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Author Archives: Journey

Letter to the Editor – Spring 2019

Letters to the editor graphic by Uniting Communications.

On John Calvin’s Institutes Marilynne Robinson (the Pulitzer Prize winning author of Gilead) reflects deeply on John Calvin in her 1998 book of essays The Death of Adam, specifically on how no one reads what Calvin himself wrote but instead read learned-looking books which do not “include a single work of his immense corpus in their bibliographies, nor indicate in ...

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Book review: The Lost Art of Scripture

World-renowned religious author Karen Armstrong explores the value of scripture in an increasingly secularised world and ponders whether we’ve lost our ability to engage with faith texts as spiritual tools rather than binding rules. Nick Mattiske reviews. Karen Armstrong’s epic study of the way scripture developed in the religious traditions of Europe, the Middle East and Asia begins back in ...

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The art of creating community

Rev Dona Spencer was born in and grew up in Atherton, far north Queensland, where colour, texture and pattern feature strongly in the local tropical/farming landscape. She is the minister at Kenmore Uniting Church, Bremer Presbytery. Which artwork do you consider to be your most significant? A piece of work which has come to be of meaning and significance is ...

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Into the light – churches at the forefront of change in the Pacific

While great strides have been made to address the global issue of gender inequality and gender-based violence, there is still much progress to be made, particularly in some Pacific nations where domestic violence, sexual assault and discrimination is rife. Cath Taylor reports on the issue and how the Uniting Church is helping Pacific churches to empower women and make change ...

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Boundary Riding – Church and Community

Congregational partnerships with UnitingCare are opening opportunities to meet needs and to be known as good news people. To share in relationships and purposes of service brings life to struggling communities, to individuals and families. In this edition of Journey I highlight what began with a contact, which grew into a connection, which is helping to build community between two ...

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Mission Control: Discern

Over the course of 2019, I want to unpack a simple mission framework in this column. The framework is represented by four words: Know, Notice, Discern, Act. Having begun with exploring the “Know” and “Notice”, let’s move on this issue to consider the third: Discern. I love the notion of wondering. Wondering what’s going on in the world we live ...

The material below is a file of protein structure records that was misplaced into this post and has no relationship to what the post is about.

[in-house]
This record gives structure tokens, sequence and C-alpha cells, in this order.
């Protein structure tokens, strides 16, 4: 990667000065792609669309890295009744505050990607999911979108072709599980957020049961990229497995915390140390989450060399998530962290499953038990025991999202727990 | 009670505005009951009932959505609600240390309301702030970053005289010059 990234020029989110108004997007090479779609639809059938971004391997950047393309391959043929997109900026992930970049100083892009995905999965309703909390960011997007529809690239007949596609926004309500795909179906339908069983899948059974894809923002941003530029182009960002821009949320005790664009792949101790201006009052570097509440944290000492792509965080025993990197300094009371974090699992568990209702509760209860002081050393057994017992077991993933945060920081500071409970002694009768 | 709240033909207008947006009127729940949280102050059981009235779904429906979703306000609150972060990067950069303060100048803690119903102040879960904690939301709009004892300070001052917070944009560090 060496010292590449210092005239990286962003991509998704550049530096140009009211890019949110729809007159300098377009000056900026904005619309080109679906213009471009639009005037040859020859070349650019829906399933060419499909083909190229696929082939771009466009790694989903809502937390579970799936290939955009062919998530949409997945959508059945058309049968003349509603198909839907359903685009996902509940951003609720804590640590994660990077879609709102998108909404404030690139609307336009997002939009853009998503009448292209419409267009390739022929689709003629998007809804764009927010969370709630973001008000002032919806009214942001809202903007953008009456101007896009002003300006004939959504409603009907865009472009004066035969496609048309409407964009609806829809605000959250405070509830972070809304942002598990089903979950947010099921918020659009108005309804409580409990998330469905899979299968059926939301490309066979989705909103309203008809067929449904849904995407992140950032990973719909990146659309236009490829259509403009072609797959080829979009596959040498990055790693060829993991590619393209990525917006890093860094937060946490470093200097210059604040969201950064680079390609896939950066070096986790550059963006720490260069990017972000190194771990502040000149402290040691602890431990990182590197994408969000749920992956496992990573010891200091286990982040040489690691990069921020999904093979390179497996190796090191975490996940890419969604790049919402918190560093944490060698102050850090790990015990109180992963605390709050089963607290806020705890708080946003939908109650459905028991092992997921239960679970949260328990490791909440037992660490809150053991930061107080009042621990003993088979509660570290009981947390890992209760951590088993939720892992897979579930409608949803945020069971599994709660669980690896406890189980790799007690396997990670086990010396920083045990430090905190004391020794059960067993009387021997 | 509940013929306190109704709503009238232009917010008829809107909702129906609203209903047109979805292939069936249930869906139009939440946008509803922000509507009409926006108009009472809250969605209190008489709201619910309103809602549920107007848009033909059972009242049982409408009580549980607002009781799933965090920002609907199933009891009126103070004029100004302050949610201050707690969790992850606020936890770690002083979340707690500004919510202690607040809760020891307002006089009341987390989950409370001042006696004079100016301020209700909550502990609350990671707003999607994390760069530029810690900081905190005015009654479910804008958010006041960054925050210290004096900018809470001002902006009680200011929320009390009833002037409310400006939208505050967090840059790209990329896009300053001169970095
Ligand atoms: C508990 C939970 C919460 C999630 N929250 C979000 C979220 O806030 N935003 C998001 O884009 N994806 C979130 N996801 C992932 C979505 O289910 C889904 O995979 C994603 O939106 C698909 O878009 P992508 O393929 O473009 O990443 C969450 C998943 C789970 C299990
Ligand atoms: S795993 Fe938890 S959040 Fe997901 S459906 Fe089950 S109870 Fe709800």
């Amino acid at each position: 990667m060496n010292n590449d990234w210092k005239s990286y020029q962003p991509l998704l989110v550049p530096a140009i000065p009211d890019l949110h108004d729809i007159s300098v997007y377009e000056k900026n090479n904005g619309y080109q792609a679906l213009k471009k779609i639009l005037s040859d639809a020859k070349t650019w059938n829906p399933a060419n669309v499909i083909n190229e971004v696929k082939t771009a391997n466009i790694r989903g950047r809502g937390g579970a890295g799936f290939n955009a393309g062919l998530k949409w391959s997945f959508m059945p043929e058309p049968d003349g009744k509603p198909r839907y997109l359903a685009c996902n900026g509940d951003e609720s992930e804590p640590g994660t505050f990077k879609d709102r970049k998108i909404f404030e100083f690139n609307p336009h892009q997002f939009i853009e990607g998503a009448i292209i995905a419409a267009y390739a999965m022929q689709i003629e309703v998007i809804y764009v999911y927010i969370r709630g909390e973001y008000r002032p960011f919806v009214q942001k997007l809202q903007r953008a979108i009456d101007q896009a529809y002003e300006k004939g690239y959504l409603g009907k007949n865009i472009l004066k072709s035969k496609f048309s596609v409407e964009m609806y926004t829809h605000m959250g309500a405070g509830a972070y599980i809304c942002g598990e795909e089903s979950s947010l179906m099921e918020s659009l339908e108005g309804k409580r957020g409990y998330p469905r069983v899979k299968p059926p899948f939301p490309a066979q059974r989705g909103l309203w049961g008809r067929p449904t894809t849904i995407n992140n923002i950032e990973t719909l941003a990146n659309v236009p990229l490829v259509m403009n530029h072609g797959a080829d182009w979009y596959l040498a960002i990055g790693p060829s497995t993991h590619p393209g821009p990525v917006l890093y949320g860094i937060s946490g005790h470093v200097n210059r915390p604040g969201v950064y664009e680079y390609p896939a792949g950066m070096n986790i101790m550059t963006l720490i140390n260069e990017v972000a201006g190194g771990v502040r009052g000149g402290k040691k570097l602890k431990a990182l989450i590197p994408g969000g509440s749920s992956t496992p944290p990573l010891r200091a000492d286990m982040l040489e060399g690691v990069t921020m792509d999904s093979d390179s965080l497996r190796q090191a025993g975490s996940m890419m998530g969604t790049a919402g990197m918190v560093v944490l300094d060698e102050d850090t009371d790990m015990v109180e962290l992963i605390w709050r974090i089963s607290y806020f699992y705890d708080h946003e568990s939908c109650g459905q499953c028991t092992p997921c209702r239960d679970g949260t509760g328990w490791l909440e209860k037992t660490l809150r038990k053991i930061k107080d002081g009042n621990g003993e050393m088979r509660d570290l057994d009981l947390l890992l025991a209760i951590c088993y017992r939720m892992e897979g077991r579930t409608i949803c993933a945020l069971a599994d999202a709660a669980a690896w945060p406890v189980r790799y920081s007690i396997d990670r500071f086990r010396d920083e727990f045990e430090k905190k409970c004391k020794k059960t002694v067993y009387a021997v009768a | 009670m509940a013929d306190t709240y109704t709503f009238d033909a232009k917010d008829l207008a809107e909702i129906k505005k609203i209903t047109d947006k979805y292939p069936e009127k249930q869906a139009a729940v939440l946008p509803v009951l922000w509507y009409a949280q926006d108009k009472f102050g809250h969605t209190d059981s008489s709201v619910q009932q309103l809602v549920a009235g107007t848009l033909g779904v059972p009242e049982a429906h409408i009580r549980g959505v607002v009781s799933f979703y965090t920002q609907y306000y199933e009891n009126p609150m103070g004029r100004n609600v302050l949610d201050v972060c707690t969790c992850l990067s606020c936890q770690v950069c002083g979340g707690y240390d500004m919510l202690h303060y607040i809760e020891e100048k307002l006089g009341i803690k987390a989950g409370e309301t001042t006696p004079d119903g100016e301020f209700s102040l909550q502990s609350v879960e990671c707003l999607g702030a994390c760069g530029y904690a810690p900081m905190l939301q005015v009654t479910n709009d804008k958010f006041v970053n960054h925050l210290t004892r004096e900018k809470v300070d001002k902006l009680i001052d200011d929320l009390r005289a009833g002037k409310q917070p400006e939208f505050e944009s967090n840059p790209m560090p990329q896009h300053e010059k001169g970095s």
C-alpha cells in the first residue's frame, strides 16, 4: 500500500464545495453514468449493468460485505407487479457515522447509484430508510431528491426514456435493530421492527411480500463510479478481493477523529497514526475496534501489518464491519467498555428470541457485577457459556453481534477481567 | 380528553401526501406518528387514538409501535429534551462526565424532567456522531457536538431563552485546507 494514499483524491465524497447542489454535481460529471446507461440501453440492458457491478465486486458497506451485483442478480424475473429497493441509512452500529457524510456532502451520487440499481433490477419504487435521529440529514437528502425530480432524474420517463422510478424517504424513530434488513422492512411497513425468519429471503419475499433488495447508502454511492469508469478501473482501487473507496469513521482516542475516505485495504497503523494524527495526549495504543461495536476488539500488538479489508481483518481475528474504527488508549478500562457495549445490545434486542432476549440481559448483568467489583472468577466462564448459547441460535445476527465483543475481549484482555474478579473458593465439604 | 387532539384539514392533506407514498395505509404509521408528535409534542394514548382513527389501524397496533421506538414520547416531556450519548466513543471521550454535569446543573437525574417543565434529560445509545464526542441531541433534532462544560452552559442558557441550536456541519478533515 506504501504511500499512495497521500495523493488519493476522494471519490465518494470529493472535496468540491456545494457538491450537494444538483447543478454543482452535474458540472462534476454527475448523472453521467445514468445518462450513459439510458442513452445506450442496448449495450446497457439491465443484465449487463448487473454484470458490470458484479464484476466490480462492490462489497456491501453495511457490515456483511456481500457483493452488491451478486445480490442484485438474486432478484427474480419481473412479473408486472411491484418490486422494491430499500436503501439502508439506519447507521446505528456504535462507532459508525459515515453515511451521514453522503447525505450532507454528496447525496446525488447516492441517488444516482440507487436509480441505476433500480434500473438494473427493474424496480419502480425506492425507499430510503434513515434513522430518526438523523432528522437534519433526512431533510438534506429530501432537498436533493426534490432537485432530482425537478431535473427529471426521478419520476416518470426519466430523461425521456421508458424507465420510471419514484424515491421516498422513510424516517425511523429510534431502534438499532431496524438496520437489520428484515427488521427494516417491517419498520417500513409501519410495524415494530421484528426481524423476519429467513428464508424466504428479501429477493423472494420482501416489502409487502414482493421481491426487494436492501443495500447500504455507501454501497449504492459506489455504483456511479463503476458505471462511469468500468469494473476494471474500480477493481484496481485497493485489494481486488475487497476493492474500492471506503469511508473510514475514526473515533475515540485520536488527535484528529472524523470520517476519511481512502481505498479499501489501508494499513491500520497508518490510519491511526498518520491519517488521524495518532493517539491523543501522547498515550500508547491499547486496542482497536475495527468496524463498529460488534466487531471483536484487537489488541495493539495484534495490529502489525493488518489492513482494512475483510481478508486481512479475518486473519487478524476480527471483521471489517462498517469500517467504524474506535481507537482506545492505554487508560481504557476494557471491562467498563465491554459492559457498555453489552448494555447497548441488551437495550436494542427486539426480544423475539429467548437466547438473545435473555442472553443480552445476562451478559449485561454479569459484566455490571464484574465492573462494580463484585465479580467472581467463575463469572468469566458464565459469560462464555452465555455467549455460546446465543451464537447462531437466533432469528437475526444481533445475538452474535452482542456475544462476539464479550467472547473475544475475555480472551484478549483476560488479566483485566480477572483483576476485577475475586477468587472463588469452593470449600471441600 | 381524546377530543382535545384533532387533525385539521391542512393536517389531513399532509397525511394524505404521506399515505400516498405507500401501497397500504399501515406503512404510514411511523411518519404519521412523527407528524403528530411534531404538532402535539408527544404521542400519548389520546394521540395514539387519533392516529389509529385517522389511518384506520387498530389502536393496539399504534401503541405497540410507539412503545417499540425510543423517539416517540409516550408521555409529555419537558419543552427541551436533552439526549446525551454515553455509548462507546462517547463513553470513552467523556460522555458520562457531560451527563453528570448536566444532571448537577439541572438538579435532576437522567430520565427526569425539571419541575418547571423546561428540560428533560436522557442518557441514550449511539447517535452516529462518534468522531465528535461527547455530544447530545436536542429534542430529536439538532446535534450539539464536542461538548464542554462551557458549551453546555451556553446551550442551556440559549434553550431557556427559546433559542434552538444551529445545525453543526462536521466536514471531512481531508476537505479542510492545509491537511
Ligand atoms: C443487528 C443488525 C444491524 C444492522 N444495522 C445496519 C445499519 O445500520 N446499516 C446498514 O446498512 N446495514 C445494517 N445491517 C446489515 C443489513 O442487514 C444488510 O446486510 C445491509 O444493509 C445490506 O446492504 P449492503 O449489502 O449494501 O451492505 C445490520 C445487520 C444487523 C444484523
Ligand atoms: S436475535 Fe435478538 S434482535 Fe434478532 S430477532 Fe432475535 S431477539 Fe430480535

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Fundraising notes and news

Journey jacket Our readers must have all seen the recent dust jacket or wrap-around cover enclosing the Winter edition of Journey—a unique way to launch the Queensland Synod’s Presbytery Mission Program. This jacket is a key takeaway long after the magazine is read, to get a sense of the body of mission that we wish to make possible via our ...

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Postcards from the past

It is a live question to consider whether, for the first time in a long time, western Christians might be facing sufficient opposition from the prevailing culture that the first signs of “persecution” are appearing. Political correctness, for all the benefits and corrections it brings, is increasingly limiting Christian speech and action. A nurse in Britain is sacked for offering ...

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Relationships the key to church planting

James O’Callaghan explores a shift in the focus of mission for church plants. In the past, the first step to having a presence in an emerging community was to purchase a block of land and start building a church. That focus is steadily shifting with a realisation that relationships—rather than physical presence—are at the core of mission. Of the four ...

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Can a scientist believe in miracles?

“The 19th century is the last time when it was possible for an educated person to admit to believing in miracles like the virgin birth without embarrassment.” While the dismissiveness of Richard Dawkins’ remark in his well-known work The God Delusion is characteristic of New Atheist thought specifically, it reveals a more widespread view that a belief in miracles is ...

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